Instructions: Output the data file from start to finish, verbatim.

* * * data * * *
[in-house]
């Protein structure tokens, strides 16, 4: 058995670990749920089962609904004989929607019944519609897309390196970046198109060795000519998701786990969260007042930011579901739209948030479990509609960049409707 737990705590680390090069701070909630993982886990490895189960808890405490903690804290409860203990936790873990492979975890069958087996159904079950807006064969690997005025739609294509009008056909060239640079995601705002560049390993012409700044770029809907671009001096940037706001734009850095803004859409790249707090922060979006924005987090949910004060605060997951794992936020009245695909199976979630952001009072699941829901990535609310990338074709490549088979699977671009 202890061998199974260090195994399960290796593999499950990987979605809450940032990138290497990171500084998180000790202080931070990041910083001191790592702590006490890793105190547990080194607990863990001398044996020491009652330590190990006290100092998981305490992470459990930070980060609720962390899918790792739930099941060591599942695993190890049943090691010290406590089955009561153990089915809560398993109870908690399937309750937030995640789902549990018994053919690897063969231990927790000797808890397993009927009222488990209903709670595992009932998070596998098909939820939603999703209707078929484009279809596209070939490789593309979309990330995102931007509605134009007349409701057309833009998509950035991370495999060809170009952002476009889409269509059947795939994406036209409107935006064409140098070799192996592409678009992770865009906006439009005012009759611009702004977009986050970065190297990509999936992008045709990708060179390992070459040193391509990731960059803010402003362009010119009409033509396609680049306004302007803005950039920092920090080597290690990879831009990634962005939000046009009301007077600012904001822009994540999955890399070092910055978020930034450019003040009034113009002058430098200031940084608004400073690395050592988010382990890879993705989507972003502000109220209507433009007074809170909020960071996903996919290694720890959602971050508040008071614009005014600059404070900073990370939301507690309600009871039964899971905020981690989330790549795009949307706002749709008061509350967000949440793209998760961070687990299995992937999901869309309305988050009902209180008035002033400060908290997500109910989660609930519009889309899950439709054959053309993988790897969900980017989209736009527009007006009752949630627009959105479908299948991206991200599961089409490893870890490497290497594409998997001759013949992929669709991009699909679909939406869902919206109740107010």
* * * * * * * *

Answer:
[in-house]
């Protein structure tokens, strides 16, 4: 058995670990749920089962609904004989929607019944519609897309390196970046198109060795000519998701786990969260007042930011579901739209948030479990509609960049409707 737990705590680390090069701070909630993982886990490895189960808890405490903690804290409860203990936790873990492979975890069958087996159904079950807006064969690997005025739609294509009008056909060239640079995601705002560049390993012409700044770029809907671009001096940037706001734009850095803004859409790249707090922060979006924005987090949910004060605060997951794992936020009245695909199976979630952001009072699941829901990535609310990338074709490549088979699977671009 202890061998199974260090195994399960290796593999499950990987979605809450940032990138290497990171500084998180000790202080931070990041910083001191790592702590006490890793105190547990080194607990863990001398044996020491009652330590190990006290100092998981305490992470459990930070980060609720962390899918790792739930099941060591599942695993190890049943090691010290406590089955009561153990089915809560398993109870908690399937309750937030995640789902549990018994053919690897063969231990927790000797808890397993009927009222488990209903709670595992009932998070596998098909939820939603999703209707078929484009279809596209070939490789593309979309990330995102931007509605134009007349409701057309833009998509950035991370495999060809170009952002476009889409269509059947795939994406036209409107935006064409140098070799192996592409678009992770865009906006439009005012009759611009702004977009986050970065190297990509999936992008045709990708060179390992070459040193391509990731960059803010402003362009010119009409033509396609680049306004302007803005950039920092920090080597290690990879831009990634962005939000046009009301007077600012904001822009994540999955890399070092910055978020930034450019003040009034113009002058430098200031940084608004400073690395050592988010382990890879993705989507972003502000109220209507433009007074809170909020960071996903996919290694720890959602971050508040008071614009005014600059404070900073990370939301507690309600009871039964899971905020981690989330790549795009949307706002749709008061509350967000949440793209998760961070687990299995992937999901869309309305988050009902209180008035002033400060908290997500109910989660609930519009889309899950439709054959053309993988790897969900980017989209736009527009007006009752949630627009959105479908299948991206991200599961089409490893870890490497290497594409998997001759013949992929669709991009699909679909939406869902919206109740107010």